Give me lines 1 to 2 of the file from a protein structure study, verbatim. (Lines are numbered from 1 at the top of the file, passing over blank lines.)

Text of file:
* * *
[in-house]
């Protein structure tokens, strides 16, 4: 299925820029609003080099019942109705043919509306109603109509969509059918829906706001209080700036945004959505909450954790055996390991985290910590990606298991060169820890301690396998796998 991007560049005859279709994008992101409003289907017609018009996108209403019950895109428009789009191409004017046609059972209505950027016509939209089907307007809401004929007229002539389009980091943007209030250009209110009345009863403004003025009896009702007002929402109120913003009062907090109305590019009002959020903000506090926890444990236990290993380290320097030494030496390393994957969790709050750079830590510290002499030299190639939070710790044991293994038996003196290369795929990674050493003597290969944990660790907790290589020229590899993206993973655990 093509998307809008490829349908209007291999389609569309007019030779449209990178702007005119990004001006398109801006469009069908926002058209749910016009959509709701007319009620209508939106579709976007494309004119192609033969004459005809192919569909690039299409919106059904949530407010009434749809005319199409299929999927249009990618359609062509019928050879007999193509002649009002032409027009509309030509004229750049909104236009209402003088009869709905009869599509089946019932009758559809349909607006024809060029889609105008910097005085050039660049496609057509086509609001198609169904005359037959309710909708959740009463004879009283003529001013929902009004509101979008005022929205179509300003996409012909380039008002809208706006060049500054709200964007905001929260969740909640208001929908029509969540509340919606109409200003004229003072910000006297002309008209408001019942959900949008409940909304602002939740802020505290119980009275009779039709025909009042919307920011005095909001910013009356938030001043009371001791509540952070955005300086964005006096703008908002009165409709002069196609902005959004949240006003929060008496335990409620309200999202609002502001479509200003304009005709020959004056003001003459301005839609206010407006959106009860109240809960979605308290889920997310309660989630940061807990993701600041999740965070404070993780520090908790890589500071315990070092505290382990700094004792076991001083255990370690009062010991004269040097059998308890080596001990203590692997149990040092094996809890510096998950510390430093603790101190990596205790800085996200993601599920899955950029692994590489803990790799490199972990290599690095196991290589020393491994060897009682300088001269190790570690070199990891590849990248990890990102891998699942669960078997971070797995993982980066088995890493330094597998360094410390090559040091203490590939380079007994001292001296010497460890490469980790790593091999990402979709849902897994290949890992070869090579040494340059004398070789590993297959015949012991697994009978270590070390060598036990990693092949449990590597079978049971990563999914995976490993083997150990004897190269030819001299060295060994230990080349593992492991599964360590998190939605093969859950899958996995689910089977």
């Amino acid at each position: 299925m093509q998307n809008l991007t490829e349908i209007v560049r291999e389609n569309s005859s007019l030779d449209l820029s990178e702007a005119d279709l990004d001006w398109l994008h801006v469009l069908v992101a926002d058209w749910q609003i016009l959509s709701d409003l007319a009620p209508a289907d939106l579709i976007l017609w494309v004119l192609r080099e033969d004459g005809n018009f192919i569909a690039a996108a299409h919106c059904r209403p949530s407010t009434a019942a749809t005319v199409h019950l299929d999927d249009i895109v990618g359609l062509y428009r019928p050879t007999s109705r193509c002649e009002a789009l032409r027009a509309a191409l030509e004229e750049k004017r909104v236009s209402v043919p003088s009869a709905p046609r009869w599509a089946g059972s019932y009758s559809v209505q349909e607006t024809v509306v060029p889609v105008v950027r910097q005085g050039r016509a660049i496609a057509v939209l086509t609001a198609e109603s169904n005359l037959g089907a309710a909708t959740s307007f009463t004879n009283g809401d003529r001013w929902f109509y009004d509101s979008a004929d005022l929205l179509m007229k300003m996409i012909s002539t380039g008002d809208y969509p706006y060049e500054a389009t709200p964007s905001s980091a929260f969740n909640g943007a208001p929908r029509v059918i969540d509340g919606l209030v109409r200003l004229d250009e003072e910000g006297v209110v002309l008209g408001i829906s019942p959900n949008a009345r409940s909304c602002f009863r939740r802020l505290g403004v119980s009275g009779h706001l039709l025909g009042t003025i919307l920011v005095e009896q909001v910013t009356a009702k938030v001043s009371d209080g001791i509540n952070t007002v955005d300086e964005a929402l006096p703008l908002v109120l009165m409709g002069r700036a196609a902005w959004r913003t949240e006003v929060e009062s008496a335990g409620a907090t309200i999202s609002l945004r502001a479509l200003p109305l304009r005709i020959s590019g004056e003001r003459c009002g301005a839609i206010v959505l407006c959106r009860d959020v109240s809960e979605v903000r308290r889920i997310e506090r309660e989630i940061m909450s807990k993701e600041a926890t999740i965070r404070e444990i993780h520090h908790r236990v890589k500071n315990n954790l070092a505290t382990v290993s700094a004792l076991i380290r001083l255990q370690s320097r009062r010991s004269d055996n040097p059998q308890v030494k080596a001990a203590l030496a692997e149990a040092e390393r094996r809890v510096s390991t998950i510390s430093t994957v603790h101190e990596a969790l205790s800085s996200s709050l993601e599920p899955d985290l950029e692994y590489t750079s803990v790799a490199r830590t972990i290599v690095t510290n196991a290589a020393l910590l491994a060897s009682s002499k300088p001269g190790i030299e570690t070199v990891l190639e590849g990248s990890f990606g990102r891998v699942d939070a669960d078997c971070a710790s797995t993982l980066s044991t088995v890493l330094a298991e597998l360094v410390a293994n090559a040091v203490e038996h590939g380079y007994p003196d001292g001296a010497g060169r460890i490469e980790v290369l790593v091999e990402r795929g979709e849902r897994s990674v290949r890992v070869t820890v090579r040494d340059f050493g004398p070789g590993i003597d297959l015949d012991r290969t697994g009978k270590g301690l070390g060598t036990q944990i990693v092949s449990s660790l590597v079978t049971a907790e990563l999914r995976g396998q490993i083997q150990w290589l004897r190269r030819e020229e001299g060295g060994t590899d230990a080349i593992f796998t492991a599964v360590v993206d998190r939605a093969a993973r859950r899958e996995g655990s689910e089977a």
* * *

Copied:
[in-house]
């Protein structure tokens, strides 16, 4: 299925820029609003080099019942109705043919509306109603109509969509059918829906706001209080700036945004959505909450954790055996390991985290910590990606298991060169820890301690396998796998 991007560049005859279709994008992101409003289907017609018009996108209403019950895109428009789009191409004017046609059972209505950027016509939209089907307007809401004929007229002539389009980091943007209030250009209110009345009863403004003025009896009702007002929402109120913003009062907090109305590019009002959020903000506090926890444990236990290993380290320097030494030496390393994957969790709050750079830590510290002499030299190639939070710790044991293994038996003196290369795929990674050493003597290969944990660790907790290589020229590899993206993973655990 093509998307809008490829349908209007291999389609569309007019030779449209990178702007005119990004001006398109801006469009069908926002058209749910016009959509709701007319009620209508939106579709976007494309004119192609033969004459005809192919569909690039299409919106059904949530407010009434749809005319199409299929999927249009990618359609062509019928050879007999193509002649009002032409027009509309030509004229750049909104236009209402003088009869709905009869599509089946019932009758559809349909607006024809060029889609105008910097005085050039660049496609057509086509609001198609169904005359037959309710909708959740009463004879009283003529001013929902009004509101979008005022929205179509300003996409012909380039008002809208706006060049500054709200964007905001929260969740909640208001929908029509969540509340919606109409200003004229003072910000006297002309008209408001019942959900949008409940909304602002939740802020505290119980009275009779039709025909009042919307920011005095909001910013009356938030001043009371001791509540952070955005300086964005006096703008908002009165409709002069196609902005959004949240006003929060008496335990409620309200999202609002502001479509200003304009005709020959004056003001003459301005839609206010407006959106009860109240809960979605308290889920997310309660989630940061807990993701600041999740965070404070993780520090908790890589500071315990070092505290382990700094004792076991001083255990370690009062010991004269040097059998308890080596001990203590692997149990040092094996809890510096998950510390430093603790101190990596205790800085996200993601599920899955950029692994590489803990790799490199972990290599690095196991290589020393491994060897009682300088001269190790570690070199990891590849990248990890990102891998699942669960078997971070797995993982980066088995890493330094597998360094410390090559040091203490590939380079007994001292001296010497460890490469980790790593091999990402979709849902897994290949890992070869090579040494340059004398070789590993297959015949012991697994009978270590070390060598036990990693092949449990590597079978049971990563999914995976490993083997150990004897190269030819001299060295060994230990080349593992492991599964360590998190939605093969859950899958996995689910089977």